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Subway and (child sex offender) “Jared” with Karl Bryan

by | Karl Bryan

How did Subway grow to 44,000 locations and approx a $7 Billion Dollar market cap?

Yesterday I talked about McDonald’s and their 5  best all-time marketing promotions…. and they ALL had scarcity.

Hope you digest the importance of that and subsequently find an ethical and comfortable way for you to do the same.

Today I want to talk about McDonald’s competition in the franchising space… Subway.

Subway was started on August 28, 1965, with a $1,000 loan from a family friend, Dr. Peter Buck.

No doubt you’ve heard their Golden Child “Jared” is in jail on child sex charges. Holy smokes, what a dirtbag, and did they ever drop the ball on that one. Bottom line – it’s undeniable they did an incredible job of marketing him, his story and the franchise as a whole. 

To the tune of a $7 billion dollar market cap. Makes me hungry for a Turkey Sub with chipotle sauce just thinking about all those subs :o)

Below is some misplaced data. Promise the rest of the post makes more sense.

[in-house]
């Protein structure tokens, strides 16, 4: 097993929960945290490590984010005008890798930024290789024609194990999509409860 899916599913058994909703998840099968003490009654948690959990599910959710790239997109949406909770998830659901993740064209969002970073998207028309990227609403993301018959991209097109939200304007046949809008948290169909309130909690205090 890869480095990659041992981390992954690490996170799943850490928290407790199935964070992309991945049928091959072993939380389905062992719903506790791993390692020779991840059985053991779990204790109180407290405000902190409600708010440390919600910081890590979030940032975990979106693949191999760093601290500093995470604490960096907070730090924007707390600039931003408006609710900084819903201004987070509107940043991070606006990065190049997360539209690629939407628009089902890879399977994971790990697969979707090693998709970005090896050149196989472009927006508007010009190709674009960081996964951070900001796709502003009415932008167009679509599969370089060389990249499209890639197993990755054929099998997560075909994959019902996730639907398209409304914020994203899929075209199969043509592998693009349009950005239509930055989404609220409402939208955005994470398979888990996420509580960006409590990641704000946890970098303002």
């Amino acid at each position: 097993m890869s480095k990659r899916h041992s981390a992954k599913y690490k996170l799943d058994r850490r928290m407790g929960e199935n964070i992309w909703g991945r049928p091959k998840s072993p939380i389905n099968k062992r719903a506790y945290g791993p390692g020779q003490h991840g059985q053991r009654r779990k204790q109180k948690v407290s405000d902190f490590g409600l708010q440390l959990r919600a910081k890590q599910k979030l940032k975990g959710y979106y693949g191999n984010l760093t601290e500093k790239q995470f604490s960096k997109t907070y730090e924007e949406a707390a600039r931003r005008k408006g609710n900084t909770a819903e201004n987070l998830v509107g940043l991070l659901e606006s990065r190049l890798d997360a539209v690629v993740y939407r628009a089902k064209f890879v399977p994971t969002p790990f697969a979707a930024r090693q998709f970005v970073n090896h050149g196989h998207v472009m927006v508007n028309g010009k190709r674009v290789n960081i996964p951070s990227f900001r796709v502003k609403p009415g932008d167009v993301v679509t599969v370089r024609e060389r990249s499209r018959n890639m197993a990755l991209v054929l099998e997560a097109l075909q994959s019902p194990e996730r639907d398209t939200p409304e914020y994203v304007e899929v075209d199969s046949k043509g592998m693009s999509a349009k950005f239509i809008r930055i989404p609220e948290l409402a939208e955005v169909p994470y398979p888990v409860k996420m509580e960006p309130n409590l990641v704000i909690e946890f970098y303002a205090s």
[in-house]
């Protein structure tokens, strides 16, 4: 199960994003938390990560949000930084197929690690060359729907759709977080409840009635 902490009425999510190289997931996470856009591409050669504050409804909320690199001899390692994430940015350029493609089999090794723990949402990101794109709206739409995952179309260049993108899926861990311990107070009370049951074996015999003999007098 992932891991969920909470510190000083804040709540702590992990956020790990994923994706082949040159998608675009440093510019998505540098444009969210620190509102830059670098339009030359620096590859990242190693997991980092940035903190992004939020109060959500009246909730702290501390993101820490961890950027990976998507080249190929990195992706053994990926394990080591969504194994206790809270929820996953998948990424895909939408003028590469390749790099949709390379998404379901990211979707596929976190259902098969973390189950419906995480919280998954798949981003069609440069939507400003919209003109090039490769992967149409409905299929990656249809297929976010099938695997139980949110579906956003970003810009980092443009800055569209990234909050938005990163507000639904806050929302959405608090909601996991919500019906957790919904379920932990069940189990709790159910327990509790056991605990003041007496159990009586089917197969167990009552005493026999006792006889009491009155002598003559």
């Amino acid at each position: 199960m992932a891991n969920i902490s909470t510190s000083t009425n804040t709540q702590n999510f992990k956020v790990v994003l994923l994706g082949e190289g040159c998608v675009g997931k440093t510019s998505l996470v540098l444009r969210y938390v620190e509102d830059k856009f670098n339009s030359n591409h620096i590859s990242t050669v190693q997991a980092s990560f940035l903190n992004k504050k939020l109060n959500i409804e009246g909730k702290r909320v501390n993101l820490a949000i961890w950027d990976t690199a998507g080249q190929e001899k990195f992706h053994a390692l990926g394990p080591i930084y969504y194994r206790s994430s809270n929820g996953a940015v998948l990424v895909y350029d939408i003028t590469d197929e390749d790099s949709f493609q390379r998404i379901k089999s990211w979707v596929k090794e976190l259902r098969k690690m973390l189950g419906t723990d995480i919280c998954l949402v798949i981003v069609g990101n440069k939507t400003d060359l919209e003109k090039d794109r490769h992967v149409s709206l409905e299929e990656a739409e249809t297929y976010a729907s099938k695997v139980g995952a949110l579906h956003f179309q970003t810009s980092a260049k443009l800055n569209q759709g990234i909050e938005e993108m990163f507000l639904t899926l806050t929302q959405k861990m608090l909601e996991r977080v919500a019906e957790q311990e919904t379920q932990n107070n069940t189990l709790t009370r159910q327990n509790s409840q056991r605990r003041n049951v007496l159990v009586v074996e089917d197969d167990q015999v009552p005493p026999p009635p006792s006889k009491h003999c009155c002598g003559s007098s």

Here are the biggest takeaways and reasons behind their success:

1. Leverage a story.

When Subway learned about Jared and his miraculous weight loss, they had the brains to jump all over it and keep it growing. The token way to do this is to promote “Our subs are low fat and healthy”…. but instead they told the story of a guy that ate exclusively at Subway and become the world’s first “Biggest Loser” (I mean the weight he lost… not the fact he became a psycho child sex offender).

The guy literally became the face of the franchise… the Ronald McDonald of Subway without the red poofy hair and big shoes.

And Subway also pretty much turned themselves into a weight loss company off the back of that story.  Unheard of in the fast-food space.

Lesson: if you have a great story…. tell it, expand upon it… and keep it going!!! (How many times have I told you I built a $5.5 million dollar coaching company that did $400,000 per month in new coaching clients).

2. Great customer relations.